Commentary on Galatians 3
Though written two thousand years ago, do the words of Galatians 3:14 have meaning for us today?
Want to know God's will for your life? Start with Galatians 3:14. Paul originally directed that verse to congregations in what is now central Turkey. The Holy Spirit, however, had a much wider audience in mind. Thus, this divinely-inspired letter to the Galatians became part of the Written Word through which God wishes to speak to people everywhere in every age.
Read Galatians 3:14 along with the Great Commission in Matthew 28:19-20, the Pentecost Promise in Acts 1:8, and the approximately 200 other world-missions-related Bible verses. That will make it clear that God wants all His people to support and participate in the effort to proclaim the Gospel all over the earth (see the brief video below of Dr. James Dobson on our ultimate purpose in life).
From time to time I hear or read people saying that believers are "blessed in order to be a blessing." That saying is accurate, and it does reflect the thought in Galatians 3:14 that our embracing the Gospel has obligated us to pass it on to all those who have never heard. When divine blessings flow toward us we must not start building a pond so we can keep that flow of blessings for our own personal enjoyment. We are not supposed to be pond builders. Instead, we are supposed to be making irrigation canals so that the Water of Life will flow on through us to a dry and parched world.
I do not disagree with those who say that lovingly sharing Christ with those closest to us is very important. The Bible has plenty to say about our responsibility for that. However, the word "Gentiles" in Galatians 3:14 clearly points to people other than "our own kind." To First-Century Jewish Christians, Gentiles did not mean their relatives or the people next door or even those on the other side of town. "Gentiles" were the whole rest of the world. Paul's declaration in Galatians 3:14 is that God redeems us in order that the whole world might hear the Gospel.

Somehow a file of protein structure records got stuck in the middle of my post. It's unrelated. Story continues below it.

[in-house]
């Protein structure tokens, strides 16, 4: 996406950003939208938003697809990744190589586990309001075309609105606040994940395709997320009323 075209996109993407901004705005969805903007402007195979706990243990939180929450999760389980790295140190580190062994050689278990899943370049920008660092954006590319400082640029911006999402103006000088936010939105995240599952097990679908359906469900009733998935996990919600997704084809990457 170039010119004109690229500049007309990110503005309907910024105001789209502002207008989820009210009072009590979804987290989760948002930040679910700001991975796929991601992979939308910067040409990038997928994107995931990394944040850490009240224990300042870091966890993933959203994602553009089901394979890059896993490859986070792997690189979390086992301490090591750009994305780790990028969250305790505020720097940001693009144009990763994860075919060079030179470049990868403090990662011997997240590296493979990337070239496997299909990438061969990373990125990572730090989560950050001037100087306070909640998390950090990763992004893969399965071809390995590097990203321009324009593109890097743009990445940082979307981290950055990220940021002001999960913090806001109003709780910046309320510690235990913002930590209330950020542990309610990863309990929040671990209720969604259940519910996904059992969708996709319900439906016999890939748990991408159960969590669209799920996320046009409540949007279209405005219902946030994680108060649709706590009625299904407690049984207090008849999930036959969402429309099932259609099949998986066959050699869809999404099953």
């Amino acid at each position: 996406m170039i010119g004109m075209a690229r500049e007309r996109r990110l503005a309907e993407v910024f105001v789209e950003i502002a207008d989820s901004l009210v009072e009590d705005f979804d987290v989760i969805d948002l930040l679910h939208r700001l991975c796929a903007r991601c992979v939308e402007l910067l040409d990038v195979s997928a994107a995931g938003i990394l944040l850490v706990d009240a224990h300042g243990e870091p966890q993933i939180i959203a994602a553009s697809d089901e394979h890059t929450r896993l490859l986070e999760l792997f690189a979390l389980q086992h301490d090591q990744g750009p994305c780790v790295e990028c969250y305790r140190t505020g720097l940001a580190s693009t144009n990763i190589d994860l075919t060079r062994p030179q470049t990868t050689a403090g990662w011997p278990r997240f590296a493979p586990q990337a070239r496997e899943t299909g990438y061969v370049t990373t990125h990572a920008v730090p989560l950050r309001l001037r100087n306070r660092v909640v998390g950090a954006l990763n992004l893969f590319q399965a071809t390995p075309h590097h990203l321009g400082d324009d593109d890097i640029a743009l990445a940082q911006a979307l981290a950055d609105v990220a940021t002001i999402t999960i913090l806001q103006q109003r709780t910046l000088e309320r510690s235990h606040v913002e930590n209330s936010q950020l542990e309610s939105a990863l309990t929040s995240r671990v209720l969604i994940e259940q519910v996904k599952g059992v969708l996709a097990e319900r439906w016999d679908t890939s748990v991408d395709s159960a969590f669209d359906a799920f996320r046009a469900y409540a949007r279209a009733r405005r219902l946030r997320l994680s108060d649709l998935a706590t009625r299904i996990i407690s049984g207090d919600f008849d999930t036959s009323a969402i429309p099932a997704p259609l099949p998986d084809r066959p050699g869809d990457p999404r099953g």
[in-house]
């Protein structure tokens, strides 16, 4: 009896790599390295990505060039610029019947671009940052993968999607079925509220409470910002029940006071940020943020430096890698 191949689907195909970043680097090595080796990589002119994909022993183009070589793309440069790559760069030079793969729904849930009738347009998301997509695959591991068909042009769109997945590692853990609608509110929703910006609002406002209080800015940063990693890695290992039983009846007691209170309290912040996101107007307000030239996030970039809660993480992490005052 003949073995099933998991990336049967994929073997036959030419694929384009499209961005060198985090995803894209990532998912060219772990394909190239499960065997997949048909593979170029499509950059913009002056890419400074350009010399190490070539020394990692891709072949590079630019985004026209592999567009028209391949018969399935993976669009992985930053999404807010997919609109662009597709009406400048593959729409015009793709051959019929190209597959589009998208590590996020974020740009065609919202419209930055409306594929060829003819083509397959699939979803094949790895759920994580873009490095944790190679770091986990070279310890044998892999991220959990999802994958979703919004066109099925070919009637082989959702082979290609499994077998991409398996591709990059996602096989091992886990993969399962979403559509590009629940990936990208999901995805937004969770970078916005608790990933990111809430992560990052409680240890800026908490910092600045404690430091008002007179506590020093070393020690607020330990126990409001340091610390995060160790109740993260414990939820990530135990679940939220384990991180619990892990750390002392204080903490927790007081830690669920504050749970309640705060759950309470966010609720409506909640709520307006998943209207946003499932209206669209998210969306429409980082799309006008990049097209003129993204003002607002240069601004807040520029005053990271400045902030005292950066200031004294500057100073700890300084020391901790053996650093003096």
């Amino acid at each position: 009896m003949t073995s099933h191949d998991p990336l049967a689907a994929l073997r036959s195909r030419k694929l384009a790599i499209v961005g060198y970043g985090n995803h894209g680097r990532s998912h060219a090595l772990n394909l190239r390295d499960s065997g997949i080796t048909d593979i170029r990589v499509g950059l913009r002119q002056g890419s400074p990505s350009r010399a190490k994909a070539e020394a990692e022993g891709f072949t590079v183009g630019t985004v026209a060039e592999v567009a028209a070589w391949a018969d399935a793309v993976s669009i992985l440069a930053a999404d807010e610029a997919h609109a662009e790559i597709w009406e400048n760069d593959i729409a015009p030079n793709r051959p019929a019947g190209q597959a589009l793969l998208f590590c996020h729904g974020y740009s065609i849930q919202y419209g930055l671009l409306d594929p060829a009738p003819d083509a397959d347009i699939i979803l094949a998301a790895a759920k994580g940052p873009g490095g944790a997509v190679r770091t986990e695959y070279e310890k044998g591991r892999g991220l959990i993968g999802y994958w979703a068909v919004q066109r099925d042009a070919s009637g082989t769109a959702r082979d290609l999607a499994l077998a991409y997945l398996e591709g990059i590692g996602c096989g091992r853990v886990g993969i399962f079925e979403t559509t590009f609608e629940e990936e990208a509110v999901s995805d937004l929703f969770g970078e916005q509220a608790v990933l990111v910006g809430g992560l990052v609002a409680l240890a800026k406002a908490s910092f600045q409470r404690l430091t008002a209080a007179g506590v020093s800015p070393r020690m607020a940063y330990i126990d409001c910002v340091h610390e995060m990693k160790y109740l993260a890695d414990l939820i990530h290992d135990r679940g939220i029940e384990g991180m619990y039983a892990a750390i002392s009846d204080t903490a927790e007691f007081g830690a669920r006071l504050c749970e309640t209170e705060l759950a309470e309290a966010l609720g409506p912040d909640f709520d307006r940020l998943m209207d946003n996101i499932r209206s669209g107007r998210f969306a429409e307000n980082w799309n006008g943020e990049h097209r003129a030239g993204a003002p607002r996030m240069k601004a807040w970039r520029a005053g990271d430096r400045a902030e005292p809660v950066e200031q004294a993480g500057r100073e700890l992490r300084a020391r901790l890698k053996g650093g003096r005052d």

Some years ago, California pastor Rick Warren wrote a book titled The Purpose Driven Life: What am I here for?. That book sold more than 30 million copies and thus repeatedly made the New York Times bestseller list. In his pastoral ministry, Warren insists that his parishioners support and engage in world evangelism. So, I'm sure he would not mind us saying that his book title -- The Purpose Driven Life -- could be used as a label for Galatians 3:14. The in order that phrase of Galatians 3:14 clearly points to world evangelism as a life purpose for all God's people.
What purpose drives you? Do you see your purpose as something centered on you and your personal happiness and sense of success? Or, are you driven by the Galatians 3:14 purpose of getting the Good News of the Gospel to everyone on the face of the earth?
Galatians 3:14 remains profoundly meaningful for us today. It reminds us that God's heart is for all His people to actively support and participate in spreading the Gospel worldwide. The phrase "blessed to be a blessing" applies to our responsibility to share the Good News with those beyond our immediate circles, reaching out to all nations. Just as irrigation canals channel life-giving water to arid lands, we are called to be purpose-driven, ensuring that the Water of Life flows through us to a parched world. Galatians 3:14 challenges believers to transcend personal desires and seek a purpose in some kind of involvement in world evangelism.
-- Howard Culbertson
This mini-essay on a world missions Bible passage is one of 36 articles in the "Heart of God" series published in Engage, a monthly online magazine. That series explores what the Bible says about missions.
Bible passages referring to Great Commission fulfillment Doing missions well: Biographical sketches Sayings to inspire global evangelism World missions slogans Ideas shaping world mission outreach today